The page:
The documents accompanied ministerial announcements of support for adult guidance - building on the AEGIS initiative - and for the Scottish Campaign for Learning which had its "trade" launch at the same conference. More of the campaign in a later column, when it gets its full-scale launch; at this stage it is enough to record the encouraging list of those who have signed up as patrons. They include Richard Wilson, Elaine C. Smith, Lex Gold and Jimmy Boyle.
The skills forum report contains a number of sound recommendations. Many of these are uncontroversial but my eye was caught by the section on motivation, and especially the paragraphs on Investors in People. Not surprisingly, the report favours IIP, and is concerned by the slow progress being made towards it by Scottish employers. So it recommends what used to be called contract compliance. This is a device for using the weight of major consumers to ensure that the organisations they deal with comply with certain standards. These standards may be ones of direct business relevance, or wider ones, for example to do with environmental issues or equal opportunities. In this context, the proposal is that any organisation tendering for business from public funds should be expected to commit itself to seeking IIP status, if it does not already have it.
The chairman of the forum, Greg Bourne, appeared slightly surprised to find himself announcing this. Contract compliance was after all the type of interventionist measure which corporations usually fight hard against, and as a lifelong BP employee Mr Bourne had been introduced as corporate man par excellence. Nevertheless he was happy to endorse and present the recommendations.
The Government's response sidesteps the main recommendation under contract compliance. It confines itself to rejecting the subsidiary one, that members of bodies such as governing boards of further education colleges and Scottish Enterprise and Highlands and Islands Enterprise boards should be selected exclusively from people belonging to organisations with IIP commitment. I agree with the Government that this is too restrictive, but would like to see the main point answered.
However, the interesting issue here is that educational organisations are among the largest employers, as well as being major recipients of public contracts. Where would the enforcement of such a recommendation leave them? It would be interesting to know how educational institutions rate as employers, especially in relation to staff development. Several colleges and maybe also the old universities have gone for IIP status. There could be a problem for large institutions with decentralised decision-making structures in coming up with the required demonstration of corporate intent. But that should not allow them off the hook.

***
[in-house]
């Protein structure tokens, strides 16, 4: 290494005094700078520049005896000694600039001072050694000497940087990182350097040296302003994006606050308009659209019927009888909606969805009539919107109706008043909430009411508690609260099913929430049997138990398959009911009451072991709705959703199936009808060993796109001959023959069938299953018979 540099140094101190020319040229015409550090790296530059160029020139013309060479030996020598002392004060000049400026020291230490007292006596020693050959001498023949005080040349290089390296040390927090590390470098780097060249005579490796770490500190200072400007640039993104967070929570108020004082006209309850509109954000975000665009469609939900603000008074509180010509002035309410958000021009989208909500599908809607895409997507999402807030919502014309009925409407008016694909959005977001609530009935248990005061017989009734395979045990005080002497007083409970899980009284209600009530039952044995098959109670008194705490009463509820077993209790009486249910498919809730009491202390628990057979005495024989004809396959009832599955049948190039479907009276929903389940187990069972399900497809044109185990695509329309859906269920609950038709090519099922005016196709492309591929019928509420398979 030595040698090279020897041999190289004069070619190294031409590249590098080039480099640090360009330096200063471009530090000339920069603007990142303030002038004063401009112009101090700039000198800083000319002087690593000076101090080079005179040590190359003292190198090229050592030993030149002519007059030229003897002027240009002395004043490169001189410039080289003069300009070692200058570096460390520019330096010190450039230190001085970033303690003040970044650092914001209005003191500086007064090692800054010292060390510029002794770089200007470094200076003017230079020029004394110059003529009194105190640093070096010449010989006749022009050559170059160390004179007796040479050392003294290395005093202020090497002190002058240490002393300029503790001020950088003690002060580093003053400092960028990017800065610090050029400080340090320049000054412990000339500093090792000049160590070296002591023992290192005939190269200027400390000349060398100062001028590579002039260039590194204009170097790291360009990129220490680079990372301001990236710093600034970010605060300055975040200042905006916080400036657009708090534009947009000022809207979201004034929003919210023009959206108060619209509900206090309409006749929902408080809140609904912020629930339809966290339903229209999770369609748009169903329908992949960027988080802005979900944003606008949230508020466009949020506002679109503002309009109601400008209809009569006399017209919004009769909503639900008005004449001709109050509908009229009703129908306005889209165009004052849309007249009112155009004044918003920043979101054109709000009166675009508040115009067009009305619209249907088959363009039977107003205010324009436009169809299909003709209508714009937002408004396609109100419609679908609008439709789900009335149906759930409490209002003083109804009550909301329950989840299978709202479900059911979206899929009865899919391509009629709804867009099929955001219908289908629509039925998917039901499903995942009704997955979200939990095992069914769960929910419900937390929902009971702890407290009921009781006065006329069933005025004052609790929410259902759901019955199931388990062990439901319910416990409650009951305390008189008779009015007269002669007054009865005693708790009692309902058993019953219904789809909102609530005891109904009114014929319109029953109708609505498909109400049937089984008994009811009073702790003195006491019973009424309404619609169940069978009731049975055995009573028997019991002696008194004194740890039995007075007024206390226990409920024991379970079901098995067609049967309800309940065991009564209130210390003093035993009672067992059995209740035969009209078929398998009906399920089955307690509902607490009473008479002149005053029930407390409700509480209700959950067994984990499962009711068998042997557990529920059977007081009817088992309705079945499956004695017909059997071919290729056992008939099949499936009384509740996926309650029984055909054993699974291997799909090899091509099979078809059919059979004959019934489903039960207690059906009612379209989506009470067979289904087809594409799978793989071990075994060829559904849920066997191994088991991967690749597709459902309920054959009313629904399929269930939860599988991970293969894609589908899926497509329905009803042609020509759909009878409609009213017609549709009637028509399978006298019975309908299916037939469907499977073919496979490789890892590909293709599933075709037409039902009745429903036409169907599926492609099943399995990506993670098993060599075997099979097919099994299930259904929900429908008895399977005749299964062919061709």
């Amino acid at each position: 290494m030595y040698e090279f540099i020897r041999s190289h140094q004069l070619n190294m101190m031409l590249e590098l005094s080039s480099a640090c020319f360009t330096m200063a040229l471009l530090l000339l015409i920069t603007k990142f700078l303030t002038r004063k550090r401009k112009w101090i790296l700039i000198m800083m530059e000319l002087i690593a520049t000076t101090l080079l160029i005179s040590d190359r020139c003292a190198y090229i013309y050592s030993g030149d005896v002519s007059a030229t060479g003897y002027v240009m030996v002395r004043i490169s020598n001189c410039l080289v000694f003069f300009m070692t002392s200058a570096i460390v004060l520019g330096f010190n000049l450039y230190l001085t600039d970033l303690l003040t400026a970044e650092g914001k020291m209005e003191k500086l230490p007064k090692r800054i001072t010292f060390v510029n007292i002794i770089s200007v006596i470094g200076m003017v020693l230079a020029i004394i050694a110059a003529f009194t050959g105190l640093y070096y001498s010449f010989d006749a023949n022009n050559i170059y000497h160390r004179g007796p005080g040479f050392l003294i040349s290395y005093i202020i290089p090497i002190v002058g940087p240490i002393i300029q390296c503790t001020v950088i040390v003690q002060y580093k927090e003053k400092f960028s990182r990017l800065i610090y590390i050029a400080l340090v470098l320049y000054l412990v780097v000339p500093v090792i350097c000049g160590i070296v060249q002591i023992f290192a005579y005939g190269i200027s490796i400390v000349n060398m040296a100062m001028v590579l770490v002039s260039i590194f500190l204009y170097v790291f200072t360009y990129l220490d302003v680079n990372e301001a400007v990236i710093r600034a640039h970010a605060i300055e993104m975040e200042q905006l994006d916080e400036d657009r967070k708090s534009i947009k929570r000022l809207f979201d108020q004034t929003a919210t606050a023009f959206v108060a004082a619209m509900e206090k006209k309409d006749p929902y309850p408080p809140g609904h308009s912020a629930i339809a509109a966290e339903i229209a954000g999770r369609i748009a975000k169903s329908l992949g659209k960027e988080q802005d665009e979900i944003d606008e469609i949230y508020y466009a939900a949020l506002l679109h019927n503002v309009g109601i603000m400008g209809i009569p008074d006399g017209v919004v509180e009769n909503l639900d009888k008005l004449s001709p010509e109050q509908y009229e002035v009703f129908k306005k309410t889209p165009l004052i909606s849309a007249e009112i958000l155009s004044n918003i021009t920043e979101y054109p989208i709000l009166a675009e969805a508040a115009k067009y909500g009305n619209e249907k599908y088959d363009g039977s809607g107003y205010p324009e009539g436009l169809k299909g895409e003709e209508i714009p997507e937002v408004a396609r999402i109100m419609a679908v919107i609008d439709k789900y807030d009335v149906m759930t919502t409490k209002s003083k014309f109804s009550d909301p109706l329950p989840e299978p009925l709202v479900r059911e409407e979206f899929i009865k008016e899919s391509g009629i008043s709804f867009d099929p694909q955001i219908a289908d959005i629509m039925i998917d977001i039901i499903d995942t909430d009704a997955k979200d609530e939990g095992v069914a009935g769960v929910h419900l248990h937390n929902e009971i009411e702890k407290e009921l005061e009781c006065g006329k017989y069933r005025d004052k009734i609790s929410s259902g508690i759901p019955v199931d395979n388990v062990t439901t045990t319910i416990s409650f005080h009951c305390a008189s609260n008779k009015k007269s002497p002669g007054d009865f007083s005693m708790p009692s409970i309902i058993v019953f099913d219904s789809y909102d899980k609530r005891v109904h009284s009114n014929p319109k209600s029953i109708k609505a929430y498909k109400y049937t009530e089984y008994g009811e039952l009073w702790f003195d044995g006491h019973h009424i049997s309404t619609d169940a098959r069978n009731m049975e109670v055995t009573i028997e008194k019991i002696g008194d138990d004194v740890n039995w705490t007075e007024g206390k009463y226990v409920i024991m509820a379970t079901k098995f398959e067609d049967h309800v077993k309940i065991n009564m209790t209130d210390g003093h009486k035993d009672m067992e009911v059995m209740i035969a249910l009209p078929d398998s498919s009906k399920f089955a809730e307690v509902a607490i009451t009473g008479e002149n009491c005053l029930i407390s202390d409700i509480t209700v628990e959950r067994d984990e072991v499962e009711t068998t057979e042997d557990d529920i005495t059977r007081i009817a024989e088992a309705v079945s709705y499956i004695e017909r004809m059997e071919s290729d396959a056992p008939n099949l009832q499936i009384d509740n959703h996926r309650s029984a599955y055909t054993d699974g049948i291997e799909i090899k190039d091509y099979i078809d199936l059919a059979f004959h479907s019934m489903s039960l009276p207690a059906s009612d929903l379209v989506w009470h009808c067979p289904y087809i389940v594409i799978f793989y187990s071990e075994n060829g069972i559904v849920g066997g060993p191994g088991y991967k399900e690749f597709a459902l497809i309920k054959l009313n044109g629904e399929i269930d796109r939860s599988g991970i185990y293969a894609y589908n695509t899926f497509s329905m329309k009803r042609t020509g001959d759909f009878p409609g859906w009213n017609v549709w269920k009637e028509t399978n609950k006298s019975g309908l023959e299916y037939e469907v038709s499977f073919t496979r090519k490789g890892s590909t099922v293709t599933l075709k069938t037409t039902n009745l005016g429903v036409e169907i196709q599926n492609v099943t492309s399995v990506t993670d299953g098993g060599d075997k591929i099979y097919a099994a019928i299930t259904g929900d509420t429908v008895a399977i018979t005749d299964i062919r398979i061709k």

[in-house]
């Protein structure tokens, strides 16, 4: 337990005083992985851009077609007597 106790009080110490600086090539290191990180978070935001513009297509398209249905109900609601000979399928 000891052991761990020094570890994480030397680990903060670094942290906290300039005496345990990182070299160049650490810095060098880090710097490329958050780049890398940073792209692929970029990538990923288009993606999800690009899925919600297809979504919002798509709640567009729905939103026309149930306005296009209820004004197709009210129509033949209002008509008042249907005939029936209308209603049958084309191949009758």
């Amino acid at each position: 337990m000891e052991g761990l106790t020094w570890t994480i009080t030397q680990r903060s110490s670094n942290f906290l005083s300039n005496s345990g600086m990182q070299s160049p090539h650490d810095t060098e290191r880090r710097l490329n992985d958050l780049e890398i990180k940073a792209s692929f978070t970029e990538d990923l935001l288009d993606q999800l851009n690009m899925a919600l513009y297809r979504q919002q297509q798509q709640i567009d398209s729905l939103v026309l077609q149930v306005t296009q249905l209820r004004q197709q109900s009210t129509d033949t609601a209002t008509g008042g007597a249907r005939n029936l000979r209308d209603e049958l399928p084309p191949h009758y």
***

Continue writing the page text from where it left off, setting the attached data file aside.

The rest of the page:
Link this to one of the key initial lines of development to be taken by the Scottish Campaign for Learning. It will mobilise local partnerships between employers and education providers, seeking to develop local employee development schemes within a national framework. Local colleges will get together to pool information and provide a wide range of courses for employers and their staff to choose from. Good education for business, and good business for educators.
But since education providers are also businesses, or at least employers, it seems perfectly fair to ask them to practise what they preach. So only those providers who participate as employers will be allowed to join as suppliers. If they cannot see their way to conferring educational benefits on their own staff, then they cannot reasonably expect to have access to the local consortium as providers. It is a very elementary case of recognising that organisations play several roles in a local community.
Contract compliance offers a refreshing chance for a new relationship between providers and consumers. It could at the same time give a good shot in the arm to good practice in educational employment.
Professor Tom Schuller is director for the centre of continuing education at the University of Edinburgh.